Technology Solutions for Testing

The computer’s greatest use is in measuring student progress quickly by Allan Olson

The school board at the East Side Union High School District in San Jose, Calif., has a narrow focus: growth. And with a high percentage of its 24,000 students at risk or transient, it doesn’t have time to wait for test results.


Dan Ordaz, the assistant superintendent for instructional services at the district, says, “Our board’s insistence on growth was the driving force behind our move toward a new technology-based assessment tool.”

East Side is emphasizing academic growth as the basis for major decisions, such as whether to implement a computer-based education program or assessment system. Technology is merely a tool to gather and evaluate student progress more quickly. Computers offer several benefits, but what’s more important is whether the tool provides what you need to inform your decisions.

Peter Hendrickson, a central-office administrator with the Evergreen Public Schools in Vancouver, Wash., agrees. Like many in his role, he feels technology should not be the sole basis for selecting a test. “A need for information should drive the pursuit for applications,” he says.

As assessment director at Evergreen and formerly at the Centralia, Wash., district, Hendrickson has presided over many exams. “Students take so many tests we don’t like to add a new one unless we know it will provide us with high-quality data that will supplement or replace our existing tests,” he said.

What Needs?

Technology solutions for testing run the gamut from online coursework with built-in assessment to electronic systems for scoring written essays. There are standalone systems, designed for one or two students at a time, and network solutions, where entire classes can take the same test at the same time. In addition, there are Internet-delivered tests, which students take online, and Internet-enabled tests, which students take via network-connected computers, although student data, test items and scoring information is transmitted online from the testing organization.

With all the options, selecting a computerized test can be confusing. But when you focus on what you need and how quickly you need it instead of trying to fit the latest technology into your assessment program, the decision process is simplified.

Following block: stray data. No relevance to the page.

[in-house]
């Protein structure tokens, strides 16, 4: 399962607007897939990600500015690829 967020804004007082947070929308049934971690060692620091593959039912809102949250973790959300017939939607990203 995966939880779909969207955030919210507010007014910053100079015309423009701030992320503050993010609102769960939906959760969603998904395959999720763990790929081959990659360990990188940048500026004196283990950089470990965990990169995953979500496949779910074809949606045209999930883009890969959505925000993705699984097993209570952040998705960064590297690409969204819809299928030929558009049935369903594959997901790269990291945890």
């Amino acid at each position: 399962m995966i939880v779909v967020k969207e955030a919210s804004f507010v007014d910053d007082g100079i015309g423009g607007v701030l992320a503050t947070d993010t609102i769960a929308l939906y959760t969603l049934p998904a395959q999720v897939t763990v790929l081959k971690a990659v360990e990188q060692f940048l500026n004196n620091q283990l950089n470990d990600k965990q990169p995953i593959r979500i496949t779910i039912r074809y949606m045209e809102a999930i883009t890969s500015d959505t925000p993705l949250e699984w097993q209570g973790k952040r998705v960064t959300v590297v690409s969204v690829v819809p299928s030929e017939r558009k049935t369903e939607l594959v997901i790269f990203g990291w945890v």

The need in the East Side Union High School District was clearly to measure growth. Many students there are recent immigrants and have poor English language skills. Many have been promoted despite significant academic shortfalls. “It’s easy to see that our students need extra guidance to make progress,” Ordaz says, “so we needed to be able to find out exactly where to focus our efforts.”

That need is common to educators. A measure that identifies the status of the child or the average status of the group is not an adequate measure of whether the program or the school or district is effective with the children. More valuable is an assessment tool that provides information about what children need in order to progress. Also important is information about what instructional methods are working.

Growth measures are the only type of test that will provide that level of detail. A growth measure is a test that is administered at least annually (and often more frequently) that measures effectiveness or the amount of change we produce in individual students or classes.

The assessments included in many computerized learning programs are similar to growth measures. They monitor improvement. As the student moves through the material, the computer evaluates and keeps track of that student’s progress for that subject.

That type of test is good in certain curricular areas or grade levels, but to improve learning across the board, a more global measure is needed. A custom-built test developed by a school district is one way to obtain this information. Another is to use a test such as the Measures of Academic Progress, which the Northwest Evaluation Assessment has designed.

Selecting the Test

Ultimately, your goal should be to pick a test that aligns with the curriculum or local and state content standards so you can see growth trends toward these benchmarks. Ordaz says the East Side Union High School District uses its growth measure to gauge progress toward its goals and expects to use it to predict how students will do on the California high school exit exam.